7 Ways to Get More Out of Your Snap Benefits!

Your dollars lose a little more of their value with each passing day, thanks to the fastest rate of inflation in 40 years, and it appears that you spend more to get less with each trip to the grocery store.

For tens of millions of Americans who shop at supermarkets with their EBT cards, the question has been the same for months: how can I stretch my SNAP benefits?

Even in the best of circumstances, surviving the supermarket only on SNAP necessitates discipline, sacrifice, and a slew of difficult decisions.

Getting what you need in the grocery store with what you have on your EBT card is more difficult than it’s ever been in today’s world of high costs and tight money.

Here are a few tips for getting the most out of your benefits and checking off as many items on your shopping list as possible.

Avoid buying little, individually wrapped items in packs

Buying in bulk saves money per serving almost every time, and even little savings pile up over time for frequently used items. You can save $36.50 per year by paying just 10 cents less for something you consume every day.

It only makes sense if you have the space to store excess and are confident you will use it before it expires. Keep in mind that buying in bulk costs more upfront, and people who have a lot of something are more likely to overuse it, according to US News & World Report.

If you can’t buy in bulk, at the very least, avoid individually wrapped things, which almost always cost more per unit.

Before you go shopping, eat

More than a decade ago, Psychology Today reported on research presented at the Society for the Study of Ingestive Behavior’s 2011 conference, which found that rises in the hunger hormone ghrelin motivated test subjects to shop for food regardless of price.

The journal referred to “don’t go shopping while you’re hungry” as “age-old counsel” even back then.

7 Ways to Get More Out of Your Snap Benefits!

Even the savviest shoppers are compelled to make poor judgments based on fleeting desires, not nutritional content or price, according to research published by the National Institutes of Health seven years later in 2018.

That same age-old counsel is more pertinent than ever in 2022, four years later.

Allow a meal plan to guide your purchases

You can save time, take the guesswork out of buying and cooking, prevent food waste, and, of course, save money by meal planning before you go to the store, whether you’re using an EBT card or not.

The fundamental concept is to plan recipes for X number of meals for X number of days — often a week — and then shop strategically for the components in those recipes.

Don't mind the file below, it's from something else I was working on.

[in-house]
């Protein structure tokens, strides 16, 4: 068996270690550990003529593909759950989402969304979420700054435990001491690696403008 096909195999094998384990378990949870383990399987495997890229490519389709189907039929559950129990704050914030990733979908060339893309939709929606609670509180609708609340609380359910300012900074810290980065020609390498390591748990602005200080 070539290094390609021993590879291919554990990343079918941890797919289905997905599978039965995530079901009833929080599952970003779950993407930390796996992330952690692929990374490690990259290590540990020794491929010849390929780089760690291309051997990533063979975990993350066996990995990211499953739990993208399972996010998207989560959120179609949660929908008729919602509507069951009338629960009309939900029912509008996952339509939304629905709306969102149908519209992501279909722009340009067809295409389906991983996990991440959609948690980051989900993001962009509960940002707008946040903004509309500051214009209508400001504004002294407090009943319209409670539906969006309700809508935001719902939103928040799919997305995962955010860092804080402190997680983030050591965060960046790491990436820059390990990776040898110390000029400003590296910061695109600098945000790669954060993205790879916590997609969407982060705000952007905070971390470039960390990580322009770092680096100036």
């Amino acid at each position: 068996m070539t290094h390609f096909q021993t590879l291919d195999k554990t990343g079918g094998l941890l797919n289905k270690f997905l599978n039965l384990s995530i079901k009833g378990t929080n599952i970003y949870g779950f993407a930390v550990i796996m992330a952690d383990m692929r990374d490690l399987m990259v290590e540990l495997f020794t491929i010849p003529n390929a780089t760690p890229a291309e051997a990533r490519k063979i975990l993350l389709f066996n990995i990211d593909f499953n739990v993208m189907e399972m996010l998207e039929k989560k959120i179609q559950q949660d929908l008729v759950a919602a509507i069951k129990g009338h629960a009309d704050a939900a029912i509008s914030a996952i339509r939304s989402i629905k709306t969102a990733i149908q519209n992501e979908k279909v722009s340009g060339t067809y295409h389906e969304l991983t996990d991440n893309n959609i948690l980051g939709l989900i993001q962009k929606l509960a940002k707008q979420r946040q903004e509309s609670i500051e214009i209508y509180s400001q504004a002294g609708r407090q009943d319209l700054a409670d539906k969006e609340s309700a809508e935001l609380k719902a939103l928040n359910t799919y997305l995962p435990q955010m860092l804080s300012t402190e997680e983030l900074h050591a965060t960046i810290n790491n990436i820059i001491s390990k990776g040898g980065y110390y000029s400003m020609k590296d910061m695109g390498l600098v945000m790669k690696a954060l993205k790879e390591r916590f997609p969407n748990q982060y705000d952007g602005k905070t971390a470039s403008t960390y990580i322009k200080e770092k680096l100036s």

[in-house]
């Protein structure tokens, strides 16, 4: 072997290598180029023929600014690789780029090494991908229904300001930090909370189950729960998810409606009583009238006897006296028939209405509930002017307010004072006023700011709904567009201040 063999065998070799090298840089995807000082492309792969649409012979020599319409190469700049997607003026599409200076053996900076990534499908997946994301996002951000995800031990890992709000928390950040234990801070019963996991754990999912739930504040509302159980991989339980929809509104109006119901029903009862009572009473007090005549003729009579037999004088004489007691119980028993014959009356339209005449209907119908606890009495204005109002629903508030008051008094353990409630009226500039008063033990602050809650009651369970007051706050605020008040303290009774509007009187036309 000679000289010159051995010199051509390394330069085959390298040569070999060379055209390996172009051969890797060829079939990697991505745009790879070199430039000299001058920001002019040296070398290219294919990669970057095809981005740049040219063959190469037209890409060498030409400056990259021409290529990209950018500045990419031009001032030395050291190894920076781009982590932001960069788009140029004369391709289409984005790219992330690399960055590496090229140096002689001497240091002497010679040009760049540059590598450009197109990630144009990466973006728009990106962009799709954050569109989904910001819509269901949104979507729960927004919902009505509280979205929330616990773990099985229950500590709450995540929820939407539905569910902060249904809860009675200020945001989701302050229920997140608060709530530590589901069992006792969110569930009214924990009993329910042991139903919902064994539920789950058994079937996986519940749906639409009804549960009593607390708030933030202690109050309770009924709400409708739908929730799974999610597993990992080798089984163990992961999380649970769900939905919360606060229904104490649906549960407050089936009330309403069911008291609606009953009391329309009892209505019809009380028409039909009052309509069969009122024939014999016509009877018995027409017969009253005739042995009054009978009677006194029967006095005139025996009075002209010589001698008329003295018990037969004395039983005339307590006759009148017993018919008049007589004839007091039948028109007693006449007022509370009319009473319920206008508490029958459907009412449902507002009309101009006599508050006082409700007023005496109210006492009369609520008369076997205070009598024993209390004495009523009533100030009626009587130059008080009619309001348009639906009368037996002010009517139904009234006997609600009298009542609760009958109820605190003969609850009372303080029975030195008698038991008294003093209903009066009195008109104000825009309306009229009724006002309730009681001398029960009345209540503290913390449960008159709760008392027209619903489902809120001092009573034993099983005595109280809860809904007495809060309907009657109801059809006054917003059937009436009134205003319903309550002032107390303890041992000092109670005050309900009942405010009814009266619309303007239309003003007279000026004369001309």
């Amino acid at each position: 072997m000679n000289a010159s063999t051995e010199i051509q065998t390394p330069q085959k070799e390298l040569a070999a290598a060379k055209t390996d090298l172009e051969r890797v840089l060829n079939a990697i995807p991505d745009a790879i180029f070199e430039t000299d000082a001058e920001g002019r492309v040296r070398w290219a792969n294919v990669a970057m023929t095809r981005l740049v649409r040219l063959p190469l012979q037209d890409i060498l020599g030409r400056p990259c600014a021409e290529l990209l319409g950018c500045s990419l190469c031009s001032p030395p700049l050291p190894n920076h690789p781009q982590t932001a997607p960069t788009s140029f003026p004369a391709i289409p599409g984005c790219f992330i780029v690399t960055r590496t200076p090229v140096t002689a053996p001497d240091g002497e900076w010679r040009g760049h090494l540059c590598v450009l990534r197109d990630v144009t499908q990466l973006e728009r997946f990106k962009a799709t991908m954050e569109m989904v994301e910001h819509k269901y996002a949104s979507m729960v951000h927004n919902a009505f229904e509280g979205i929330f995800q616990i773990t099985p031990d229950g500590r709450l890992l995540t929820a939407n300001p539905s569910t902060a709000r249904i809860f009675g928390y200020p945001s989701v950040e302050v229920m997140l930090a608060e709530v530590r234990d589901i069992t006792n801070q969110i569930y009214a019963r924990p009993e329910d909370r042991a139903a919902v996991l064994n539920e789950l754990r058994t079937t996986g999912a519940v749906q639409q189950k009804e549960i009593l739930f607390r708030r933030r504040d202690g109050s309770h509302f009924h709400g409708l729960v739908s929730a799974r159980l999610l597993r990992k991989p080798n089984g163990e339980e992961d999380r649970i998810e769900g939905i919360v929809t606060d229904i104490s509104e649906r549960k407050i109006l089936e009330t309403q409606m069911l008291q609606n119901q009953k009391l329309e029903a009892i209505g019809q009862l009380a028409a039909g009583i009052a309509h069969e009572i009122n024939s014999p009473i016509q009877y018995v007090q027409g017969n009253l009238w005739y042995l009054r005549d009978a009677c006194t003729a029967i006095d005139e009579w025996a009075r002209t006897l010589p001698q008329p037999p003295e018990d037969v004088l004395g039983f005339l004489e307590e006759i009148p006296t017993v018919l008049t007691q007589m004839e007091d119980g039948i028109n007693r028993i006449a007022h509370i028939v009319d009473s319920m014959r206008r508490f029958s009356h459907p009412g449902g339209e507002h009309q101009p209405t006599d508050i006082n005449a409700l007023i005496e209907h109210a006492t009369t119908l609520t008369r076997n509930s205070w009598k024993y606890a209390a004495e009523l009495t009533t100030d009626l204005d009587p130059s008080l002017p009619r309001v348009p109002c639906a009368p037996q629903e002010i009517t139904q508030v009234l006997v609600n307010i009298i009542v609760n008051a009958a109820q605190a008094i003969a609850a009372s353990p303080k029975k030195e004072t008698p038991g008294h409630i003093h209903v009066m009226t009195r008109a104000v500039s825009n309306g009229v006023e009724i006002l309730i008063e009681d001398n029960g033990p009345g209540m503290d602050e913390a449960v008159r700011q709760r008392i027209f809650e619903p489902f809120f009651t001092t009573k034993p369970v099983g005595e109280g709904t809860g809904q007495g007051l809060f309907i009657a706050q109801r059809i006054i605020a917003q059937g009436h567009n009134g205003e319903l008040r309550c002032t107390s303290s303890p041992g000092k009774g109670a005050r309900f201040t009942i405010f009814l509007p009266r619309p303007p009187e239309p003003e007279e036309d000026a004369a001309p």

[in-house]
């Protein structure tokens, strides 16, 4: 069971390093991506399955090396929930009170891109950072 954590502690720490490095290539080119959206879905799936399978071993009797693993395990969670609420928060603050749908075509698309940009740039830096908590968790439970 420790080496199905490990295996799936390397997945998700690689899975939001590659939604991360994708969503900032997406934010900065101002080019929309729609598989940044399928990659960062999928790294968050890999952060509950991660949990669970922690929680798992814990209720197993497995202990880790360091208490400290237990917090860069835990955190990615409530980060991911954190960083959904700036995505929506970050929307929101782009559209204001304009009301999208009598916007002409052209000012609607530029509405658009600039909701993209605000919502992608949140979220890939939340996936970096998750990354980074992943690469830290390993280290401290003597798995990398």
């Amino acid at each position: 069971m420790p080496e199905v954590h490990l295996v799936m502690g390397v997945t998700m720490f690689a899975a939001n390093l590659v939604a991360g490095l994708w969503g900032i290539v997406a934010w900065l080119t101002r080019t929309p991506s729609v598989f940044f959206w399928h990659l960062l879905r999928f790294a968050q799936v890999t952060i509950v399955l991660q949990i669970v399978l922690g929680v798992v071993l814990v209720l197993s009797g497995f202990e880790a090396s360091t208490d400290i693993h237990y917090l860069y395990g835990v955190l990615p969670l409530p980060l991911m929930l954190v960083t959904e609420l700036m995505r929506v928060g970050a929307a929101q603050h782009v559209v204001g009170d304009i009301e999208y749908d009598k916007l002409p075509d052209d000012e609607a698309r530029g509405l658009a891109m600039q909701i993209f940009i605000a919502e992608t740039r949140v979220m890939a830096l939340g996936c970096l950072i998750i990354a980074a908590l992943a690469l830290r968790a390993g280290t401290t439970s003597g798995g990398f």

Consider using one of the following meal planning/grocery shopping apps, all of which are available for free:

  • Prepear
  • Paprika
  • Mealime

Keep in mind that Eye Level equals Purchase Level

According to a recent study published in the Journal of Marketing Research, the products in grocery shops that are most likely to catch buyers’ attention are situated 14.7 inches below eye level and up.

This isn’t surprising to product placement experts, who have long recognized the value of strategically positioning more expensive, branded products in the direction of the average-sized customer’s sight, especially on the right side.

“Eye level is buying level,” as the old supermarket(ing) adage goes

If you search 14.7 inches or more beneath any product that catches your eye, you’ll almost certainly find a comparable product with a lower price tag.

Learn to Love Legumes and Rethink Your Protein Choices

Adults require roughly seven grams of protein per day for every 20 pounds of body weight, according to the Harvard School of Public Health, but the source of that protein will affect how much you pay per gram.

Beans and other legumes, such as lentils, chickpeas, soybeans, and peanuts, are virtually always the most cost-effective source of high-quality protein in the store.

Related Topics:

They’re also high in fiber, filling, adaptable, and can be purchased in bulk — either dry or canned — and stored for months or even years.

The grass family, which includes corn and all cereal grains, is second in significance, according to the US Forest Service. If you don’t like legumes, keep trying; with over 16,000 species to choose from, you could just haven’t met the right one yet.

Calculate the cost per gram of animal-based protein

Meat, fish, pig, and poultry are on the other end of the range. They’re the most expensive ways to get protein, but they’re not all equal in terms of price per gram. Because most fish has a lower density than most meat, it provides less protein by weight.

This method from VeryWellFit can help you determine the protein value of your per-pound purchases:

  • One gram of protein will normally cost less than a penny per pound — 0.9 cents to be exact — for every dollar spent.
  • Divide the price per pound by the number of grams of protein to get the cost per gram.

Everything in the formula is assumed to be edible. When comparing the cost per gram of a whole chicken vs. chicken cutlets, or a fillet vs. a bone-in cut of meat, you’ll need to adjust.

Make It Your Own

The USDA permits SNAP members to use their EBT cards to buy seeds to grow their own food, which is a little-known fact of the program.

SNAP can also be used to purchase edible plants such as oregano and mint, as well as food-producing plants such as cucumber bushes and tomato plants.

Plants and seeds can be purchased with your EBT card at any SNAP-approved supplier, including farmer’s markets. It’s one of the most cost-effective aspects of the program,

according to the USDA, for every dollar spent on fertilizer and seeds, you can raise $25 worth of food.